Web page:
Before China declared giant pandas a protected species in 1962 — hunters in pursuit of the black and white bear used dogs to track them. Since then measures have been put in place to protect the vulnerable pandas, but more than half a century later, dogs are still jeopardizing their safety, according to a group of researchers that included Drexel’s James Spotila, PhD.
Spotila, the L.D. Betz Chair Professor in the Department of Biodiversity, Earth and Environmental Science in Drexel’s College of Arts and Sciences, and the group began to investigate the problem after two captive-born pandas, which had been released into Liziping Nature Reserve, were attacked by dogs.
The group found that dogs are still menacing giant pandas in part because nature reserves in China are often closely connected to human settlements where dogs roam free. Dogs can roam over 10 km in a night and some feral dogs have even set up permanent residence in the reserves.
A GIS analysis of Liziping Nature Reserve revealed this to be the case, as much of that reserve was within the range of free roaming dogs from the nearby villages. The finding led researchers to expand their scope and suggest that reserves designated for the release of translocated pandas should receive priority consideration for dog-control efforts.
Pandas are vulnerable species in part because they require a minimum habitat size of 114 square-kilometers to thrive. While most nature reserves designated for giant pandas are large enough to sustain their population, encroachment by free-roaming dogs could significantly limit the bears’ territory.
Because of this concern, the research team, working out of Chengdu Research Base, expanded its analysis to include all giant panda reserves in China, which revealed that across the entire range 40% of panda habitats are within range of roaming dogs. Therefore, the area safely available for giant pandas in nature reserves throughout China is only 60% of the official “protected” area.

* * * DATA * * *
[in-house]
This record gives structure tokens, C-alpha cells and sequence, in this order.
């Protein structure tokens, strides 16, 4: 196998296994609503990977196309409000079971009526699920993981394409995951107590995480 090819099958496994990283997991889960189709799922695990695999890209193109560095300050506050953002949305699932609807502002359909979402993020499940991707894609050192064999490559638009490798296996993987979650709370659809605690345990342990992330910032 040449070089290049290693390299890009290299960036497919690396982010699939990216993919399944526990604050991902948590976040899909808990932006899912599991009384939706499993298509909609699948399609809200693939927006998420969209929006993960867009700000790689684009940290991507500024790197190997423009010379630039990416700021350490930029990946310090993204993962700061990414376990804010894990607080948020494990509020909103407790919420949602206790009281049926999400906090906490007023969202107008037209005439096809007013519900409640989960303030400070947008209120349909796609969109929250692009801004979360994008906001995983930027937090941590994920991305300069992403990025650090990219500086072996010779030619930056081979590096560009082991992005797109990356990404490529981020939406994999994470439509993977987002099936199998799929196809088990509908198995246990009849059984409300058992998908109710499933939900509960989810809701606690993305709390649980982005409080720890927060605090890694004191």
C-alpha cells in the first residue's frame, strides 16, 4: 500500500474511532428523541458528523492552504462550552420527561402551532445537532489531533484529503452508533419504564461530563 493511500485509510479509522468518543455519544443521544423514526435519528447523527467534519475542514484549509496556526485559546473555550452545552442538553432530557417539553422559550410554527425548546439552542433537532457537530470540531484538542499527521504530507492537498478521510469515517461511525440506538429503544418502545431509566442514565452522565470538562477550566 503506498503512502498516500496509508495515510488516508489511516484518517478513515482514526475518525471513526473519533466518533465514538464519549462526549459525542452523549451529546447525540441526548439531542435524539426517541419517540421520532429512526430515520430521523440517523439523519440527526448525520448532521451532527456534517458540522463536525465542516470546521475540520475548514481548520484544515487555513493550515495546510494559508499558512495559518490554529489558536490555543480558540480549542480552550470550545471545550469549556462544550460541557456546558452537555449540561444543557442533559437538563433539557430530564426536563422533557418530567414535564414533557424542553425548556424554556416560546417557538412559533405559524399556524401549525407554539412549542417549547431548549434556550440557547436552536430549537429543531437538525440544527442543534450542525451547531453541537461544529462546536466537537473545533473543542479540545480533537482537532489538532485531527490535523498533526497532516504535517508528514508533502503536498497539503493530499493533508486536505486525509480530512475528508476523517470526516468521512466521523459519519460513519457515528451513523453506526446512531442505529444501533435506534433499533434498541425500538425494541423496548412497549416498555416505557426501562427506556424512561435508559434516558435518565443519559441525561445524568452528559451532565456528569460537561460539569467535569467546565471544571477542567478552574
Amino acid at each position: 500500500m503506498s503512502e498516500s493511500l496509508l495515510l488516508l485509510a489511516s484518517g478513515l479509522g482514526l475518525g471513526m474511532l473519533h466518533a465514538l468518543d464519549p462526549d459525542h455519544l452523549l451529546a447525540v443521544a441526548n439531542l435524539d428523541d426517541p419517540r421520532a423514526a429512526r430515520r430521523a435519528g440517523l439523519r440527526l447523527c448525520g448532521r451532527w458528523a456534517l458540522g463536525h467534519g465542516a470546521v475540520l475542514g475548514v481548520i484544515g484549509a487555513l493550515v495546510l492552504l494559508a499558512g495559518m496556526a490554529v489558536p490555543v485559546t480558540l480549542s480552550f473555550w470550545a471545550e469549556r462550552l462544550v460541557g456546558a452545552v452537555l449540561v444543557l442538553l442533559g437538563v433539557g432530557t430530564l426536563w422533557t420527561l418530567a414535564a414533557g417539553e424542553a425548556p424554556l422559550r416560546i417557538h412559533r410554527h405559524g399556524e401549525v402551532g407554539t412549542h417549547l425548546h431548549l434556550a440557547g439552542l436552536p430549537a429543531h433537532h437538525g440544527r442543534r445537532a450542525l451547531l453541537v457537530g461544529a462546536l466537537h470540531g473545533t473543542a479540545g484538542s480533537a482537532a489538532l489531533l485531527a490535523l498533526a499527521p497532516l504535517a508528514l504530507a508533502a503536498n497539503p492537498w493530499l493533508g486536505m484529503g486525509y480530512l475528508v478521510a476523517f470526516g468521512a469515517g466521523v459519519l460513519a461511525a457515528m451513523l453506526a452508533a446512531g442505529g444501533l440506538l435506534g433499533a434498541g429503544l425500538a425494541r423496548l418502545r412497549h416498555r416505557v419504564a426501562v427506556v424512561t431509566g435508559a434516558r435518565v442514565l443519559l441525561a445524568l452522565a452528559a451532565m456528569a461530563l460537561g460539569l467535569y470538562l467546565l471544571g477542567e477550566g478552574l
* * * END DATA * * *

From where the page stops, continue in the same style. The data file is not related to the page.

“Dogs have to be removed from giant panda reserves if they are to survive in the wild,” Spotila said. “Predation, harassment and disease transmission by dogs can have large-scale edge effects in both fragmented habitats and protected nature reserves.”
The team recently published its findings in Scientific Reports under the title “Free-roaming Dogs Limit Habitat Use of Giant Pandas in Nature Reserves.” In it, the team recommends a comprehensive approach to dog-control efforts by local governments, implemented by village leaders, that includes licensing and collaring. It also suggests that education for residents, free neuter and vaccination clinics and procedures to ensure ethical treatment (through consultation with the Society for the Prevention of Cruelty to Animals or similar local groups) of feral dogs removed from reserves should be incorporated in a dog management plan.
Spotila believes that China has done a good job in its conservation efforts, but dog-control efforts need to be considered and implemented in order for giant pandas to thrive in the wild.
“Only by understanding and managing complex interactions between humans, domestic animals and wild animals can we sustain natural systems in a world increasingly dominated by humans,” Spotila said.